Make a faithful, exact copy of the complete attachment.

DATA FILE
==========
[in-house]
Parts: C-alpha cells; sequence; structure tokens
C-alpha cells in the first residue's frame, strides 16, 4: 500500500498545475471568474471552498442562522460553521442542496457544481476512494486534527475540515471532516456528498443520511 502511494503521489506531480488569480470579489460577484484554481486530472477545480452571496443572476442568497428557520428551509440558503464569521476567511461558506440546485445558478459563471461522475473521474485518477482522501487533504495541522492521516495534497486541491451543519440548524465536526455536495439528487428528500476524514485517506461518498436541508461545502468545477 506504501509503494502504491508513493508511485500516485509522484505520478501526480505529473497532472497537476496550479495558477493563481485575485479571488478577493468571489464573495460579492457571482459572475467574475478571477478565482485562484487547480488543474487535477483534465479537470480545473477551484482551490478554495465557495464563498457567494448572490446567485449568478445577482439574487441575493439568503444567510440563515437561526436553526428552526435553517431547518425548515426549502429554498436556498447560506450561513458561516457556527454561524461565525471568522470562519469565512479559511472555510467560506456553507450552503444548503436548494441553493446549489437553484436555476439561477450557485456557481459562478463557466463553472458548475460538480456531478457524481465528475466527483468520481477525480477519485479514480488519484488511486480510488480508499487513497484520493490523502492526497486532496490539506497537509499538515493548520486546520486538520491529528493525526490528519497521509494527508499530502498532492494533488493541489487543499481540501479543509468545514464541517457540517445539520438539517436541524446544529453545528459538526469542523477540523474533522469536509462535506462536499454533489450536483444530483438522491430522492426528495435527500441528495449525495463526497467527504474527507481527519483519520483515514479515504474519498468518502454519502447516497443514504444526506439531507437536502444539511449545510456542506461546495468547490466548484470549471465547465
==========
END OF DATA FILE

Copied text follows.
[in-house]
Parts: C-alpha cells; sequence; structure tokens
C-alpha cells in the first residue's frame, strides 16, 4: 500500500498545475471568474471552498442562522460553521442542496457544481476512494486534527475540515471532516456528498443520511 502511494503521489506531480488569480470579489460577484484554481486530472477545480452571496443572476442568497428557520428551509440558503464569521476567511461558506440546485445558478459563471461522475473521474485518477482522501487533504495541522492521516495534497486541491451543519440548524465536526455536495439528487428528500476524514485517506461518498436541508461545502468545477 506504501509503494502504491508513493508511485500516485509522484505520478501526480505529473497532472497537476496550479495558477493563481485575485479571488478577493468571489464573495460579492457571482459572475467574475478571477478565482485562484487547480488543474487535477483534465479537470480545473477551484482551490478554495465557495464563498457567494448572490446567485449568478445577482439574487441575493439568503444567510440563515437561526436553526428552526435553517431547518425548515426549502429554498436556498447560506450561513458561516457556527454561524461565525471568522470562519469565512479559511472555510467560506456553507450552503444548503436548494441553493446549489437553484436555476439561477450557485456557481459562478463557466463553472458548475460538480456531478457524481465528475466527483468520481477525480477519485479514480488519484488511486480510488480508499487513497484520493490523502492526497486532496490539506497537509499538515493548520486546520486538520491529528493525526490528519497521509494527508499530502498532492494533488493541489487543499481540501479543509468545514464541517457540517445539520438539517436541524446544529453545528459538526469542523477540523474533522469536509462535506462536499454533489450536483444530483438522491430522492426528495435527500441528495449525495463526497467527504474527507481527519483519520483515514479515504474519498468518502454519502447516497443514504444526506439531507437536502444539511449545510456542506461546495468547490466548484470549471465547465